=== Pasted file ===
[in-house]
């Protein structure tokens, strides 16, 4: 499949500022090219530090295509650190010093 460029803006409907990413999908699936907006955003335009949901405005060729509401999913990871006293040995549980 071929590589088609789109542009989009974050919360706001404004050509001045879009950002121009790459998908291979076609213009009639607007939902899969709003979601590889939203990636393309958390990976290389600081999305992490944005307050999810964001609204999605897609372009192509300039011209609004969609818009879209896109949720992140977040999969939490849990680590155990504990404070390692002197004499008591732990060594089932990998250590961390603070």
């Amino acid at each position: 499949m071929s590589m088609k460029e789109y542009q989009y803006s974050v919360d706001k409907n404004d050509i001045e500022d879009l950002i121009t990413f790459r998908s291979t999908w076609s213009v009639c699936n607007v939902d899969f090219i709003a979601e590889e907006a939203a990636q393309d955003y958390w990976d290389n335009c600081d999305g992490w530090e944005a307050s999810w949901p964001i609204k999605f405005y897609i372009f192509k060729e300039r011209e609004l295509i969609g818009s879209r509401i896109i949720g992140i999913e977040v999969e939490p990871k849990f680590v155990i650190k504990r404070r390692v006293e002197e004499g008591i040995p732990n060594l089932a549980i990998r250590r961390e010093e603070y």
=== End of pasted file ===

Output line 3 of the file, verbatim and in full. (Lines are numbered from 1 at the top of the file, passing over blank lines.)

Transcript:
């Amino acid at each position: 499949m071929s590589m088609k460029e789109y542009q989009y803006s974050v919360d706001k409907n404004d050509i001045e500022d879009l950002i121009t990413f790459r998908s291979t999908w076609s213009v009639c699936n607007v939902d899969f090219i709003a979601e590889e907006a939203a990636q393309d955003y958390w990976d290389n335009c600081d999305g992490w530090e944005a307050s999810w949901p964001i609204k999605f405005y897609i372009f192509k060729e300039r011209e609004l295509i969609g818009s879209r509401i896109i949720g992140i999913e977040v999969e939490p990871k849990f680590v155990i650190k504990r404070r390692v006293e002197e004499g008591i040995p732990n060594l089932a549980i990998r250590r961390e010093e603070y």